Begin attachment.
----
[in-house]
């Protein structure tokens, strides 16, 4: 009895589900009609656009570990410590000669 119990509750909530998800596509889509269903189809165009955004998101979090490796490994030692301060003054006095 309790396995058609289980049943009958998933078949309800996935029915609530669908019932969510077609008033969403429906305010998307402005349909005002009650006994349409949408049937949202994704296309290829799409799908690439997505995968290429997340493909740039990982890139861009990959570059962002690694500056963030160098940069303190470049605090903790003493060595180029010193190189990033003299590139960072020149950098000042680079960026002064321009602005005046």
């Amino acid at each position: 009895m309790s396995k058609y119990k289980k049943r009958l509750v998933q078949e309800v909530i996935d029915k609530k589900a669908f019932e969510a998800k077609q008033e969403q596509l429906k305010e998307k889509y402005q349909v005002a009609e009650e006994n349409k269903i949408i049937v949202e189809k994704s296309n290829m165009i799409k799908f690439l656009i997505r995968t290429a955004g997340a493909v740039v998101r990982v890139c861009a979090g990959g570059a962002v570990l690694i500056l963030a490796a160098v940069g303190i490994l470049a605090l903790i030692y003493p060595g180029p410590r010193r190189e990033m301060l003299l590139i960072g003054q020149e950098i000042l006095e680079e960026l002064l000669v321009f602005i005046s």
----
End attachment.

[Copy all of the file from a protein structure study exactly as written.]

[in-house]
């Protein structure tokens, strides 16, 4: 009895589900009609656009570990410590000669 119990509750909530998800596509889509269903189809165009955004998101979090490796490994030692301060003054006095 309790396995058609289980049943009958998933078949309800996935029915609530669908019932969510077609008033969403429906305010998307402005349909005002009650006994349409949408049937949202994704296309290829799409799908690439997505995968290429997340493909740039990982890139861009990959570059962002690694500056963030160098940069303190470049605090903790003493060595180029010193190189990033003299590139960072020149950098000042680079960026002064321009602005005046």
């Amino acid at each position: 009895m309790s396995k058609y119990k289980k049943r009958l509750v998933q078949e309800v909530i996935d029915k609530k589900a669908f019932e969510a998800k077609q008033e969403q596509l429906k305010e998307k889509y402005q349909v005002a009609e009650e006994n349409k269903i949408i049937v949202e189809k994704s296309n290829m165009i799409k799908f690439l656009i997505r995968t290429a955004g997340a493909v740039v998101r990982v890139c861009a979090g990959g570059a962002v570990l690694i500056l963030a490796a160098v940069g303190i490994l470049a605090l903790i030692y003493p060595g180029p410590r010193r190189e990033m301060l003299l590139i960072g003054q020149e950098i000042l006095e680079e960026l002064l000669v321009f602005i005046s």